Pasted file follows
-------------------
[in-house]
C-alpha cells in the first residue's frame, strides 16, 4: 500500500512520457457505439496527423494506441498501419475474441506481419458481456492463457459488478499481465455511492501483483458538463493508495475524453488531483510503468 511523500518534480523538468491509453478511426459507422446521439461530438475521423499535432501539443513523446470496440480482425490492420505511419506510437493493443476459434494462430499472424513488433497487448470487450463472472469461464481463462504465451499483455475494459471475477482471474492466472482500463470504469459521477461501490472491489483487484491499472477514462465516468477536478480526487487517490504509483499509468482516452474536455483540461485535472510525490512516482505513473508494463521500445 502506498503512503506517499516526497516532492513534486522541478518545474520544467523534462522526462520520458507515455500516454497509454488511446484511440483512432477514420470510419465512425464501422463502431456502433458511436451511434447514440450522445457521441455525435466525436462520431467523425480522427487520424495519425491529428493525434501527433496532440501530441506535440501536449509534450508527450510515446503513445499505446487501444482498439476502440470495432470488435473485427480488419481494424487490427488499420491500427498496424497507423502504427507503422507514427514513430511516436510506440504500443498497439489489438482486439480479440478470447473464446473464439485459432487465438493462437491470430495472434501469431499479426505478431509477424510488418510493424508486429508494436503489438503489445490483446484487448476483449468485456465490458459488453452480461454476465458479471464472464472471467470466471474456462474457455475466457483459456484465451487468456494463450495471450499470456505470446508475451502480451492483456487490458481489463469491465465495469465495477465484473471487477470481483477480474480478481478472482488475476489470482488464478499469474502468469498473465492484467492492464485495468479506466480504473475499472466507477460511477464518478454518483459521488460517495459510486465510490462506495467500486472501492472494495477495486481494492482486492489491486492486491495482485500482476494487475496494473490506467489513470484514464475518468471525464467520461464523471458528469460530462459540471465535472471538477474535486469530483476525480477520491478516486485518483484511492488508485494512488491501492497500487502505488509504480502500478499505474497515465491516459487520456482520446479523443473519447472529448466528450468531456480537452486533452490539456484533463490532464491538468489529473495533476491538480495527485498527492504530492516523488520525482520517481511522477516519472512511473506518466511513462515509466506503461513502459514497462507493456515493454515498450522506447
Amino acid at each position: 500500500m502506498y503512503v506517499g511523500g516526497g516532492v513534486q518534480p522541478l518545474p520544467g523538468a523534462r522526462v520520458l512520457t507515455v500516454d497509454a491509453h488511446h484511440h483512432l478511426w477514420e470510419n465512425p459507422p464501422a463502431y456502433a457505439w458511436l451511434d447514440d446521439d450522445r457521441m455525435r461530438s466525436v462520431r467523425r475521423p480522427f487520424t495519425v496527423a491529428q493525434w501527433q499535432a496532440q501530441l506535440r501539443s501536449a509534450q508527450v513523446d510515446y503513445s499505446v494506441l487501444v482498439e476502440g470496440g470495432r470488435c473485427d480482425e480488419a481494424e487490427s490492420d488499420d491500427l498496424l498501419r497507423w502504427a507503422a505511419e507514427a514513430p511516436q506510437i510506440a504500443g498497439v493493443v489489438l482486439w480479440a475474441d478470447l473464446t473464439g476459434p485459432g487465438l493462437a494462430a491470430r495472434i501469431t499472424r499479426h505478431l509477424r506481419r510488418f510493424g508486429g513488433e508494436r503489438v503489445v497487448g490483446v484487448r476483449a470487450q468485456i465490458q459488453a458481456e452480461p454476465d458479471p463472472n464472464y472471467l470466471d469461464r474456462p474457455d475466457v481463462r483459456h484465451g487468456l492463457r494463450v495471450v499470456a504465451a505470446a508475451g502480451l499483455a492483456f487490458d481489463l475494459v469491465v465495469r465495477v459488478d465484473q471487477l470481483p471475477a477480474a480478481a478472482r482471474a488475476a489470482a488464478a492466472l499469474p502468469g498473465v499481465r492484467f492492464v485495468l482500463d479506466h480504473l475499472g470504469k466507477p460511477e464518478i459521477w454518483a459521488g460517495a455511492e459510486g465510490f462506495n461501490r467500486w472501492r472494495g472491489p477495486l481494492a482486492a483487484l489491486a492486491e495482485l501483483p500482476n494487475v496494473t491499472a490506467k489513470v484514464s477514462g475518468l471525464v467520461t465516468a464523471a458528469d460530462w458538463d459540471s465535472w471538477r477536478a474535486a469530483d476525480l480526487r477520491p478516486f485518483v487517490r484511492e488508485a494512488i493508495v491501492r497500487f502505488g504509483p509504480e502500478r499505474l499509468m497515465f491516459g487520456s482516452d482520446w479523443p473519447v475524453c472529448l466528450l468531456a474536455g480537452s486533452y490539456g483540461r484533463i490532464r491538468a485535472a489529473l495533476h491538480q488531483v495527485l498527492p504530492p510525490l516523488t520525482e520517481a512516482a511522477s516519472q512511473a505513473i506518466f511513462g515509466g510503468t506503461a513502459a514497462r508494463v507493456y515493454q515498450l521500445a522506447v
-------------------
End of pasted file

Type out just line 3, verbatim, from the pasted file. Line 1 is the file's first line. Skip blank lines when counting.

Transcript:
Amino acid at each position: 500500500m502506498y503512503v506517499g511523500g516526497g516532492v513534486q518534480p522541478l518545474p520544467g523538468a523534462r522526462v520520458l512520457t507515455v500516454d497509454a491509453h488511446h484511440h483512432l478511426w477514420e470510419n465512425p459507422p464501422a463502431y456502433a457505439w458511436l451511434d447514440d446521439d450522445r457521441m455525435r461530438s466525436v462520431r467523425r475521423p480522427f487520424t495519425v496527423a491529428q493525434w501527433q499535432a496532440q501530441l506535440r501539443s501536449a509534450q508527450v513523446d510515446y503513445s499505446v494506441l487501444v482498439e476502440g470496440g470495432r470488435c473485427d480482425e480488419a481494424e487490427s490492420d488499420d491500427l498496424l498501419r497507423w502504427a507503422a505511419e507514427a514513430p511516436q506510437i510506440a504500443g498497439v493493443v489489438l482486439w480479440a475474441d478470447l473464446t473464439g476459434p485459432g487465438l493462437a494462430a491470430r495472434i501469431t499472424r499479426h505478431l509477424r506481419r510488418f510493424g508486429g513488433e508494436r503489438v503489445v497487448g490483446v484487448r476483449a470487450q468485456i465490458q459488453a458481456e452480461p454476465d458479471p463472472n464472464y472471467l470466471d469461464r474456462p474457455d475466457v481463462r483459456h484465451g487468456l492463457r494463450v495471450v499470456a504465451a505470446a508475451g502480451l499483455a492483456f487490458d481489463l475494459v469491465v465495469r465495477v459488478d465484473q471487477l470481483p471475477a477480474a480478481a478472482r482471474a488475476a489470482a488464478a492466472l499469474p502468469g498473465v499481465r492484467f492492464v485495468l482500463d479506466h480504473l475499472g470504469k466507477p460511477e464518478i459521477w454518483a459521488g460517495a455511492e459510486g465510490f462506495n461501490r467500486w472501492r472494495g472491489p477495486l481494492a482486492a483487484l489491486a492486491e495482485l501483483p500482476n494487475v496494473t491499472a490506467k489513470v484514464s477514462g475518468l471525464v467520461t465516468a464523471a458528469d460530462w458538463d459540471s465535472w471538477r477536478a474535486a469530483d476525480l480526487r477520491p478516486f485518483v487517490r484511492e488508485a494512488i493508495v491501492r497500487f502505488g504509483p509504480e502500478r499505474l499509468m497515465f491516459g487520456s482516452d482520446w479523443p473519447v475524453c472529448l466528450l468531456a474536455g480537452s486533452y490539456g483540461r484533463i490532464r491538468a485535472a489529473l495533476h491538480q488531483v495527485l498527492p504530492p510525490l516523488t520525482e520517481a512516482a511522477s516519472q512511473a505513473i506518466f511513462g515509466g510503468t506503461a513502459a514497462r508494463v507493456y515493454q515498450l521500445a522506447v